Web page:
Section 8OGG of Income Tax Act

  • Author :
  • TATA AIG Team
  • Published on :
  • 21/11/2023

Every year, the filing of tax returns brings along stress and anticipation for individuals and businesses. The numerous tax obligations can be overwhelming for any taxpayer. Under multiple circumstances, individuals can claim tax deductions as a scope of relief while filing tax returns.

Similar to how a medical insurance plan or health insurance policy premium is eligible for tax deductions under Section 80D, rental payouts by salaried individuals are eligible for tax benefits under the provision of Section 80GG of the Income Tax Act.

Under this section, taxpayers are eligible to receive deduction benefits against rent payouts.

To understand this better, we will discuss Sec 80GG of the Income Tax Act, including the 80GG deduction limit, 80GG form, and more in this blog.

All About Section 80GG of the Income Tax Act

To find out the limitation of 80GG deductions, it is necessary first to understand what 80GG is all about.

The Section 80GG rule of the Income Tax Act, 1961, is a specific provision that allows individuals residing in rented properties the benefit of tax deductions or claim relief if they do not receive HRA as part of their salary package.

HRA, or House Rent Allowance, is a common salary division head, offered by many organisations. It is helpful for any individual or employee living in a rented accommodation to manage their financial expenses better.

However, if employees do not receive HRA even with a rental accommodation, they can claim valid tax deductions as part of the 80GG tax exemption clause.

Different Components of Section 80GG

Given the benefit of deduction under Section 80GG, it is essential to look into the critical components of this section. The list includes:

Eligibility

There is a specific criteria for eligibility to avail of the benefits under section 80GG. The eligibility criteria consists of:

You must be an individual and file for individual tax returns

You need to be either salaried employee or a self-employed individual

You should not be receiving HRA as part of your salary

The rental property should not be owned by you, your spouse, or a child

You are not eligible for this provision if you own a property in another city

A salaried employee must not claim HRA throughout the fiscal year to be eligible

Individuals living on rent on properties owned by family members, like parents, uncles, etc., are also eligible for deductions under section 80GG. Please note to be eligible under this clause; you must have a rental agreement with your parents and pay rent to them.

Evidence Required

The submission of the 10BA form is mandatory to claim a deduction under section 80GG

To avail of any deduction on a rental payment above ₹1 lakh, you are required to submit the original PAN card of the property owner

Correct rent receipts for each month or year

Rental agreement copy

Limits on Deductions

It is mandatory to choose one of the three scenarios below based on the least amount for the deduction limit

The rent payout should be under the 80GG maximum limit of ₹5000/ month or ₹60,000/ year

OR

The amount of rent claimable for deduction under this section needs to be equivalent to the total rent paid minus a 10% subtraction of the total income received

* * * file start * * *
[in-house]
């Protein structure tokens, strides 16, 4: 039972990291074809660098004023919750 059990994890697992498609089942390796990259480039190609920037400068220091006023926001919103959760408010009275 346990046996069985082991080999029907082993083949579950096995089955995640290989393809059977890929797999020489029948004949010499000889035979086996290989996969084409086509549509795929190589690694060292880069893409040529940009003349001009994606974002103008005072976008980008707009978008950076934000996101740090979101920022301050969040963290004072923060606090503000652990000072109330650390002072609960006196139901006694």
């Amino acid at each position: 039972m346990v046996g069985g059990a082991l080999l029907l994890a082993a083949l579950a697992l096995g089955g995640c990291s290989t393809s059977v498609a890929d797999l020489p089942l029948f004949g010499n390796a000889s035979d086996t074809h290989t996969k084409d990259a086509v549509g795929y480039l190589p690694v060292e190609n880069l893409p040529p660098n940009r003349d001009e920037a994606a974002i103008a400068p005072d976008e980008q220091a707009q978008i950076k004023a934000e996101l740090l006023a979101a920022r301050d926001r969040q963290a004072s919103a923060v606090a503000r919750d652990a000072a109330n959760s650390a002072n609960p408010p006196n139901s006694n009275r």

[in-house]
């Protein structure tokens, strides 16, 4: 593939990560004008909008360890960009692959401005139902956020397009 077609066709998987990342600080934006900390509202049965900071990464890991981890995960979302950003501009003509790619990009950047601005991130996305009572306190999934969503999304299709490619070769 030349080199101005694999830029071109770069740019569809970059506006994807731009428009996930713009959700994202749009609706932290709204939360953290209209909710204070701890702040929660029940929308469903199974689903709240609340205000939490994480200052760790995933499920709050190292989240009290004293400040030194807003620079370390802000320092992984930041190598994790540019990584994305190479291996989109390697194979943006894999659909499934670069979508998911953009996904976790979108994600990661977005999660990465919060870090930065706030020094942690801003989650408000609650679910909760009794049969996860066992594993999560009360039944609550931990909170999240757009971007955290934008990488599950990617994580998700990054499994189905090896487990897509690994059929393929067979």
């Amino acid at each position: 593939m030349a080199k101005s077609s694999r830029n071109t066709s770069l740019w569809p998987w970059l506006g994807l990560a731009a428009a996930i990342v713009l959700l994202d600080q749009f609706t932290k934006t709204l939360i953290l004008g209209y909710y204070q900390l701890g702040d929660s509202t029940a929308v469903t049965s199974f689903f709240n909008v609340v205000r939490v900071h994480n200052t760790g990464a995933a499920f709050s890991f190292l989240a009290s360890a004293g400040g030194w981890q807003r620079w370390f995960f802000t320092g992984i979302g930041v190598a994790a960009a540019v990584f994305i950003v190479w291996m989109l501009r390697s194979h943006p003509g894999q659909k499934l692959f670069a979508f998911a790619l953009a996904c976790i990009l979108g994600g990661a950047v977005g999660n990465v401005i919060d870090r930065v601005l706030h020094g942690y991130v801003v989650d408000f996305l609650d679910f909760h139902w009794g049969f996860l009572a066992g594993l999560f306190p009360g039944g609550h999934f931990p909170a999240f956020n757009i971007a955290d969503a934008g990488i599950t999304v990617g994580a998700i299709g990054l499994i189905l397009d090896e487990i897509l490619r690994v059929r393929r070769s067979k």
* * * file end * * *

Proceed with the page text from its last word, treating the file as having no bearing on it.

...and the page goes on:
OR

25% of the annual income

Calculation of Deductions Under Section 80GG

To understand the calculation of deductions based on the criteria mentioned above of ₹60,000/ year, 25% of annual income, and total rent amount minus 10% of the total income, here is an example.

Rajneesh earns ₹6,00,000 annually. His monthly rent is ₹10,000. The three case scenarios for comparison are as follows.

25% of the adjusted total annual income= 25% of ₹6,00,000 = ₹1,50,000

Annual rent - 10% of the annual adjusted income = (₹10,000 x 12) - (10% x 6,00,000) = ₹1,20,000 - 60,000 = 60,000

₹5000 per month (₹60,000)

Out of these three, the lowest is ₹60,000.

Therefore, the tax claim amount is ₹60,000 for Rajneesh under Section 80GG.

Wrapping Up

For all salaried employees and self-employed individuals, tax deduction under Section 80GG is beneficial as it reduces the tax liability by a significant margin. If you pay rent but do not receive any HRA from your employer, you can easily file for tax deduction under this section.

It is necessary to have the correct information and cross-check eligibility criteria to ensure no rejection under this provision. Moreover, always calculate the deduction value using the above-mentioned method to know how much to expect.

If you want more tax exemption, you can invest in a health insurance plan for more benefits. Choose among the top insurance providers like Tata AIG, and buy the right plan as per need, including critical illness, individual, family, or senior citizen health insurance plans to safeguard your future while saving on tax liabilities.

FAQS

If I live in a house owned by my parents by do not pay rent, can I still benefit from tax deductions under section 80GG?

No, if you are living in a house owned by your parents but do not pay any rent or have a rental agreement, you might not be able to benefit from Section 80GG, as the eligibility criteria require rental payout proof.

What information is required to fill the Form 10BA?

Tenant details like name, address, and PAN number, along with rental payment details, payment mode, and landlord details, including name and address. If your rental payout value is higher than ₹1 lakh, you also need to provide the PAN number of the landlord.

Disclaimer / TnC

Your policy is subjected to terms and conditions & inclusions and exclusions mentioned in your policy wording. Please go through the documents carefully.

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